I was driving home when it hit me.
I had gone out of town for a speech and missed my daughter’s school Christmas pageant. On the car phone my wife told me all about it and how excited our daughter was. “I wish you could have been here,” my wife said. That’s when I realized that I could have been there if only I had put my family first.
Changing the world, helping people, restoring Congress are all worthy goals. But not at the price of putting them before one’s family. We all struggle to keep a healthy perspective in this life.
It may be one of the toughest challenges our representatives in Congress face. Traveling back and forth from Washington, so often away from their families, constantly facing pressure to alter their principles to gain support from one special interest or another, and the well-documented corrupting influence of power, it’s all a recipe for trouble. No wonder even those congressmen who campaign on “family values” have an incredibly high divorce rate.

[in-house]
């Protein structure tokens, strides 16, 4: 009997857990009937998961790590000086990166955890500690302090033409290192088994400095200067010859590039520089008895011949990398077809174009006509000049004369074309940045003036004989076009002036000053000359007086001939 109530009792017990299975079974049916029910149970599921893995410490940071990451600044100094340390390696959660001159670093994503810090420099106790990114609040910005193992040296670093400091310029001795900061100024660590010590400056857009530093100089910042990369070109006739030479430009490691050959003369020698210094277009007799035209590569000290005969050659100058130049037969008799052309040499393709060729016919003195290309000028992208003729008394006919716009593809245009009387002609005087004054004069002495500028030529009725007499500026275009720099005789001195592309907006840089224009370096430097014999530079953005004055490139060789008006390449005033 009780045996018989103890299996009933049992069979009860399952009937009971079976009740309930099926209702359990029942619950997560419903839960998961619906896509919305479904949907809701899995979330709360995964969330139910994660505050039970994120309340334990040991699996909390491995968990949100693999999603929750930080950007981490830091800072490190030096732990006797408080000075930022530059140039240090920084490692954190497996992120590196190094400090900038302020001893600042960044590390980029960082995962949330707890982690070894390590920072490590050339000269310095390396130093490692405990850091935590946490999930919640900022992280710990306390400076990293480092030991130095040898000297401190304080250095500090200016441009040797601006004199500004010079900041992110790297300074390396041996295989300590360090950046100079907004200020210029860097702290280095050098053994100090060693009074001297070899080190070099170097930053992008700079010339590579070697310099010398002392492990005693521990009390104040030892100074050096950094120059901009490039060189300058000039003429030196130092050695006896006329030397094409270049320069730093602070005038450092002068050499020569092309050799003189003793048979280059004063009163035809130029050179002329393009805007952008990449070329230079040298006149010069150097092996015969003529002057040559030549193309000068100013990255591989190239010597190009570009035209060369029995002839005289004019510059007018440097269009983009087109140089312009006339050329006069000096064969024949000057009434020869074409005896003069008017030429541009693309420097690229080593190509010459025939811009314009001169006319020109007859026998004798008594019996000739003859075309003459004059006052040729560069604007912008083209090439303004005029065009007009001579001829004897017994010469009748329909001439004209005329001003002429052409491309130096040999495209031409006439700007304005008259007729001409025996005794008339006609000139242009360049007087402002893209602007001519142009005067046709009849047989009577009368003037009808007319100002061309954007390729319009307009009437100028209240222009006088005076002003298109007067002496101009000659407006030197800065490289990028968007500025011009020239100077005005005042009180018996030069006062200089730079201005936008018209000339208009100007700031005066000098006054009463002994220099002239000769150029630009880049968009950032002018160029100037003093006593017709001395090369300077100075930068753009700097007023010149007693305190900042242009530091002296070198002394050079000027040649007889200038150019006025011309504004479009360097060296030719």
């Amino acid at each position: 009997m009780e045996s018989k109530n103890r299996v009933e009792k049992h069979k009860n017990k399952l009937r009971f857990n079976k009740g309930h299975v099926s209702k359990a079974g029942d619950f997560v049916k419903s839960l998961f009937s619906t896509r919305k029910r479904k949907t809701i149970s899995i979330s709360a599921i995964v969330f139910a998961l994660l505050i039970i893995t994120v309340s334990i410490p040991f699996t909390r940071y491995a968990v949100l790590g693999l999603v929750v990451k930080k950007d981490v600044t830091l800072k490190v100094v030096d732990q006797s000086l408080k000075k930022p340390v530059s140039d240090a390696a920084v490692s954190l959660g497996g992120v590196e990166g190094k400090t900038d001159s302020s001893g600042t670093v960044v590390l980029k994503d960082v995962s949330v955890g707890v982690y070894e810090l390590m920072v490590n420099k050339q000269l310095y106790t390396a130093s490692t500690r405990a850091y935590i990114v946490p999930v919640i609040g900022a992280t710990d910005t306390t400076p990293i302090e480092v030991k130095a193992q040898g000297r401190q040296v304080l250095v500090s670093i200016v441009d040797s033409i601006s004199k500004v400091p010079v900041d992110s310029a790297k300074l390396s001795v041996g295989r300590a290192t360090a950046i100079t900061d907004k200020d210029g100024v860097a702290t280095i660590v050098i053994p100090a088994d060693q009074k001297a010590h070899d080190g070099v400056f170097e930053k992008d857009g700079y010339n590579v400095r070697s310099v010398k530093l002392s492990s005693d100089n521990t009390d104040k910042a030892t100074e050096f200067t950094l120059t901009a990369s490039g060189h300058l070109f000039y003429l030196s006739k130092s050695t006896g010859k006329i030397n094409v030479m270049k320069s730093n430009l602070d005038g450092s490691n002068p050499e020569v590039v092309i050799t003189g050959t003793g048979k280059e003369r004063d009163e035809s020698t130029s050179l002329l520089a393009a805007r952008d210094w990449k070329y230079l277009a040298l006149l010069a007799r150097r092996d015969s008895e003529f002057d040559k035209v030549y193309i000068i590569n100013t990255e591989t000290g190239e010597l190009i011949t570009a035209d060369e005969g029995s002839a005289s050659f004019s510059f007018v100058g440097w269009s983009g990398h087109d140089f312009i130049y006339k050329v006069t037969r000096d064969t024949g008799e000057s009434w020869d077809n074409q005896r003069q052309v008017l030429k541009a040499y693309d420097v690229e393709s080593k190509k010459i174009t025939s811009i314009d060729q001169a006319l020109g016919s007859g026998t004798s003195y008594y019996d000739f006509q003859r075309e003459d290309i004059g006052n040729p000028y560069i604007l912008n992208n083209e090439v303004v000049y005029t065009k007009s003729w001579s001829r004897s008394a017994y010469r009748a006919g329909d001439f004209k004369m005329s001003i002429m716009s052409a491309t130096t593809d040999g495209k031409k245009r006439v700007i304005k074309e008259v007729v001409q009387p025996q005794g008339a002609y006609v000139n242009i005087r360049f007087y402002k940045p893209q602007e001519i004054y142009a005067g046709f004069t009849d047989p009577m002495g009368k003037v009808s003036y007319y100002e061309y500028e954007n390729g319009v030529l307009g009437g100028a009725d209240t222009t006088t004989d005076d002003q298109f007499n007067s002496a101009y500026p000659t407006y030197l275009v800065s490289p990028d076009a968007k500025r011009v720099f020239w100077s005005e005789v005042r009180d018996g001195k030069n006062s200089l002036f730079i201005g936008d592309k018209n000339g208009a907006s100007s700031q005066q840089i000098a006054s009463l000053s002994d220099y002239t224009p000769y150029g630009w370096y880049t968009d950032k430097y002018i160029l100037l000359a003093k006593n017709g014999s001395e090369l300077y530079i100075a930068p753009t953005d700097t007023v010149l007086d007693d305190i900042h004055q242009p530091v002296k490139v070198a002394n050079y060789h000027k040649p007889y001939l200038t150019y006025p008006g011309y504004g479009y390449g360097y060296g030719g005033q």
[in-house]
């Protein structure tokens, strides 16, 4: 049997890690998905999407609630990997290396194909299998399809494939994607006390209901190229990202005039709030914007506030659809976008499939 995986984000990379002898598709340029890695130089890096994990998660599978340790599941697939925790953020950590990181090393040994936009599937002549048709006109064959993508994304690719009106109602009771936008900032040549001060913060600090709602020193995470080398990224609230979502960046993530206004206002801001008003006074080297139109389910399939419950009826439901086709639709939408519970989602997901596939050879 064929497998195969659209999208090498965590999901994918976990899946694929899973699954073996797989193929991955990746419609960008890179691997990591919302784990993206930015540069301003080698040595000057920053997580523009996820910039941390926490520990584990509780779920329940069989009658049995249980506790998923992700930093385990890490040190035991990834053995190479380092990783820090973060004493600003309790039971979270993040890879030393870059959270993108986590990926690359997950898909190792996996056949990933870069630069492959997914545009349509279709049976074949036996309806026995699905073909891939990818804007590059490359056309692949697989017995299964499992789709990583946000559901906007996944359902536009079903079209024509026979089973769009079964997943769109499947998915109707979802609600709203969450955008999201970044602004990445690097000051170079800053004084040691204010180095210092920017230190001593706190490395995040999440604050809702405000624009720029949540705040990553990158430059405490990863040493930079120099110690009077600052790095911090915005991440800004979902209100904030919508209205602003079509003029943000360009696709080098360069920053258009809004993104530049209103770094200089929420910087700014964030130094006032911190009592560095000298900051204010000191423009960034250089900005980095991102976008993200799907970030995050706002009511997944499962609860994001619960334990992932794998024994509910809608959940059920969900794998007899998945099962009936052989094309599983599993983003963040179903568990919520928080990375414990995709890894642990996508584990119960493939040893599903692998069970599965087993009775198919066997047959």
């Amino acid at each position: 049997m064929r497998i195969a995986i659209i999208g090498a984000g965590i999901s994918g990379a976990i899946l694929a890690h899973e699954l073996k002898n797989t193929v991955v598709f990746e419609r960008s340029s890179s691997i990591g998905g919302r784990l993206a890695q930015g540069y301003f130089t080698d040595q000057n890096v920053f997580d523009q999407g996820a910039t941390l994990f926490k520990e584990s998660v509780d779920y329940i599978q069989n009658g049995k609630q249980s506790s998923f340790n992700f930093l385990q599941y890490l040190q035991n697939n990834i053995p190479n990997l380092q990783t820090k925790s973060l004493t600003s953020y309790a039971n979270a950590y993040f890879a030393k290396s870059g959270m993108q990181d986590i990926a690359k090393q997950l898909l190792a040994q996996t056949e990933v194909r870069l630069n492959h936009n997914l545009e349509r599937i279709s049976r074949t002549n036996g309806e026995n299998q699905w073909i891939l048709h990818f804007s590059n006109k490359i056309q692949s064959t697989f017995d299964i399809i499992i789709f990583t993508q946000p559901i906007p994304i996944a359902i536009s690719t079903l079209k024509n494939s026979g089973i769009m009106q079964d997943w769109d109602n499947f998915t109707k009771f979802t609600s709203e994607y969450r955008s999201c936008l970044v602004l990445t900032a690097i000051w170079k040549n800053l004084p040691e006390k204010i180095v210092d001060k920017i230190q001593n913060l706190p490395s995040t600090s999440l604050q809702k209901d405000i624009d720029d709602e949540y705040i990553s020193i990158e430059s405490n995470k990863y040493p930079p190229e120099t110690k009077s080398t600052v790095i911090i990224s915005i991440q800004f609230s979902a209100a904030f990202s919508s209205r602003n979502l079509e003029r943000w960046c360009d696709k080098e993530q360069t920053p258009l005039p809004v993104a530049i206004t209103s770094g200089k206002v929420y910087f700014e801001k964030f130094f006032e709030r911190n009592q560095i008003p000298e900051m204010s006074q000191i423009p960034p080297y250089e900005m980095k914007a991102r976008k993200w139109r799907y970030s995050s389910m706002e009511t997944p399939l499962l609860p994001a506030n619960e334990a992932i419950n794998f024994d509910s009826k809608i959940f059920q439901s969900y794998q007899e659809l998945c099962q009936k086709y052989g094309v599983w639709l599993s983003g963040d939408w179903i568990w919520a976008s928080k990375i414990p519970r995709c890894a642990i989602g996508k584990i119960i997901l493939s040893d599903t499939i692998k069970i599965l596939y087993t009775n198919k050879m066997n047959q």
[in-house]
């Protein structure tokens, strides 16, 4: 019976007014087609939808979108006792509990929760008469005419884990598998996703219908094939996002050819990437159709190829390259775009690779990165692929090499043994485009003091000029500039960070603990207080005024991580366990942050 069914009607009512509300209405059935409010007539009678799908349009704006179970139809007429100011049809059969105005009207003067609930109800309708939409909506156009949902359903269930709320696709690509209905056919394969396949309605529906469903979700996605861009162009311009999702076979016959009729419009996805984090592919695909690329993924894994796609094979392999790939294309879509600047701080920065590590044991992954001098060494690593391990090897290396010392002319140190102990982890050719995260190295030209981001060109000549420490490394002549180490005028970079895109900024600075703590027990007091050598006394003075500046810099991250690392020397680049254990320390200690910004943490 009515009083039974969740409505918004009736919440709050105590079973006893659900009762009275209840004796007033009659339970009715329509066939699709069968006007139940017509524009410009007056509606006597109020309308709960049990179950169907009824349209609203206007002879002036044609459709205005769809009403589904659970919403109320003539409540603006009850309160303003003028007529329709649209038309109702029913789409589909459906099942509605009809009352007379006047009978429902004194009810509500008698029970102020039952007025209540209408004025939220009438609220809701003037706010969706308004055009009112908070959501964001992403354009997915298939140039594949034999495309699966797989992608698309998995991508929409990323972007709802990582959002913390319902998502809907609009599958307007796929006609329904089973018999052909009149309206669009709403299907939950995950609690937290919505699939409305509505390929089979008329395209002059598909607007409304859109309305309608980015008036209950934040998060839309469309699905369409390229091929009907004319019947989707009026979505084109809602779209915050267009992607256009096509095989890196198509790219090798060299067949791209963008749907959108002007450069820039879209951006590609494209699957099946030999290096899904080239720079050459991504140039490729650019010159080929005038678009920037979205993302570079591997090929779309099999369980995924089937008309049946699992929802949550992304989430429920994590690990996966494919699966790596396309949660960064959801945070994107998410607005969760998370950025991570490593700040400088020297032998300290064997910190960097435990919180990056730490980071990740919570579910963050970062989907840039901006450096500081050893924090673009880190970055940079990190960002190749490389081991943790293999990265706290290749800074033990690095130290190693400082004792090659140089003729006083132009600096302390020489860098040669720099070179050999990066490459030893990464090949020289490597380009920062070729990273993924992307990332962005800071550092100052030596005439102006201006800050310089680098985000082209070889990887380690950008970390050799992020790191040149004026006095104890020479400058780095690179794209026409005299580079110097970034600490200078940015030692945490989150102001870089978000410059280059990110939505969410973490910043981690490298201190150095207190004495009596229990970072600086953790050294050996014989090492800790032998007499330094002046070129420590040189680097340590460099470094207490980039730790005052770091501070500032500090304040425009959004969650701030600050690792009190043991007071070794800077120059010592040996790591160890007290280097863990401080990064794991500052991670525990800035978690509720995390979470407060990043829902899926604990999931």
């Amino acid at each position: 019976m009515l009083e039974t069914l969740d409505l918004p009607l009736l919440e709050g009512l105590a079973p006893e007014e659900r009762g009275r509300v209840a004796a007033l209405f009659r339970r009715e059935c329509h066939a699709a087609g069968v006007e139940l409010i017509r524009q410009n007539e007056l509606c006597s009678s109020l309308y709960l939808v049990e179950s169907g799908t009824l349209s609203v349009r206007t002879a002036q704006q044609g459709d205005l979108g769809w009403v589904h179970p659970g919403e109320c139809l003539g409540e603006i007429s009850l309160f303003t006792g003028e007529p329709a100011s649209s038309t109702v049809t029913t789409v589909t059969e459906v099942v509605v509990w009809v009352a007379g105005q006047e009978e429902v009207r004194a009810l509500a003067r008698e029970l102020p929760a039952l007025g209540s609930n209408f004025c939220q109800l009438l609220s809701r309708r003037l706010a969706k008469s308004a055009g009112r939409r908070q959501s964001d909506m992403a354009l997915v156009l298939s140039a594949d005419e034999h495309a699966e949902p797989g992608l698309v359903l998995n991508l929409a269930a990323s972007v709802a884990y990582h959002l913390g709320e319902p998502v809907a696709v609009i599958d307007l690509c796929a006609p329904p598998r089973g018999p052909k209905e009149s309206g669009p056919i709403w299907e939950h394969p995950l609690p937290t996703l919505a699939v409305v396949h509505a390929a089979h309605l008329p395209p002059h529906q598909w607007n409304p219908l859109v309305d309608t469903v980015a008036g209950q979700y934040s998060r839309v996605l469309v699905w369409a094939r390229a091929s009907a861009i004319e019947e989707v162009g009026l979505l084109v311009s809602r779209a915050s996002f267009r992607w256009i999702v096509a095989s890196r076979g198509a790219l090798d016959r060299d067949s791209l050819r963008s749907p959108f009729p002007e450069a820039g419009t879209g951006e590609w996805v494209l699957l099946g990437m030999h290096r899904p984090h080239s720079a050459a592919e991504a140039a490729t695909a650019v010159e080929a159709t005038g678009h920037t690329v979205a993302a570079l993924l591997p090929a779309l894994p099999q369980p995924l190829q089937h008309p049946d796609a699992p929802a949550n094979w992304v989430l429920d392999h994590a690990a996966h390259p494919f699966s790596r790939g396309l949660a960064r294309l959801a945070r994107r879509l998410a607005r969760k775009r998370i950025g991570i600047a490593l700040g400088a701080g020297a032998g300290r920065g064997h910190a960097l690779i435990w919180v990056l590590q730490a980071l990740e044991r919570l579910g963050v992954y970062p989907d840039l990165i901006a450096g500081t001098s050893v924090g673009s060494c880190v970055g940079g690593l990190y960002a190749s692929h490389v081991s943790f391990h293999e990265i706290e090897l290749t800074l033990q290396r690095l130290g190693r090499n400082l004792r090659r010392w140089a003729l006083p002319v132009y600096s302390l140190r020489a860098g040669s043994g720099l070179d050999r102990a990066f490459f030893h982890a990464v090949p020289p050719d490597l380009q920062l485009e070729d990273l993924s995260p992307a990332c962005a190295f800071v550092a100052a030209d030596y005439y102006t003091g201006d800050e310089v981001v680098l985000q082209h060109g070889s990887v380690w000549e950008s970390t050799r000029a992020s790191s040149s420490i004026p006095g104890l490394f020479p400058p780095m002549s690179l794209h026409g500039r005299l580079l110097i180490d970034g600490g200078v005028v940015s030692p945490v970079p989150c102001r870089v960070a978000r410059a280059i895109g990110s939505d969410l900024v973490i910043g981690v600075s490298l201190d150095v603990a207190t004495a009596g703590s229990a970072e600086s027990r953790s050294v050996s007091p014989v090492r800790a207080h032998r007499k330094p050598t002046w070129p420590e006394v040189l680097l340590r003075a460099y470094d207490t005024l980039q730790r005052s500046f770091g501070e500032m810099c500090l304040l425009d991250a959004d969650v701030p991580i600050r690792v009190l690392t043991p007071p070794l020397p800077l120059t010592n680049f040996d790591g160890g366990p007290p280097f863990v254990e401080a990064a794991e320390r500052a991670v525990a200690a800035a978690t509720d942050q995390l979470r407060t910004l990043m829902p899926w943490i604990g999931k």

We send good men and women to Washington, but we place them in an unhealthy system. This is particularly true when they begin to pursue their own career interests, which never match the people’s interests. One cannot serve two masters.
Representative Tom Coburn, a medical doctor who has limited himself to 3 terms, says, “People become addicted to the morphine of power and ego and it does affect your judgement. It’s mind-altering.” Rep. Mark Sanford has also limited himself to 3 terms. His wife Jenny is glad he’ll soon be spending more time with their boys. She told a reporter, “He’s not the only one in the family who’s for term limits.”
My wife knows exactly what she means. The line between your family and your job is the finest line you’ll ever walk, and for our political leaders, and everyone else, it should lead back home.
This is Common Sense. I’m Paul Jacob.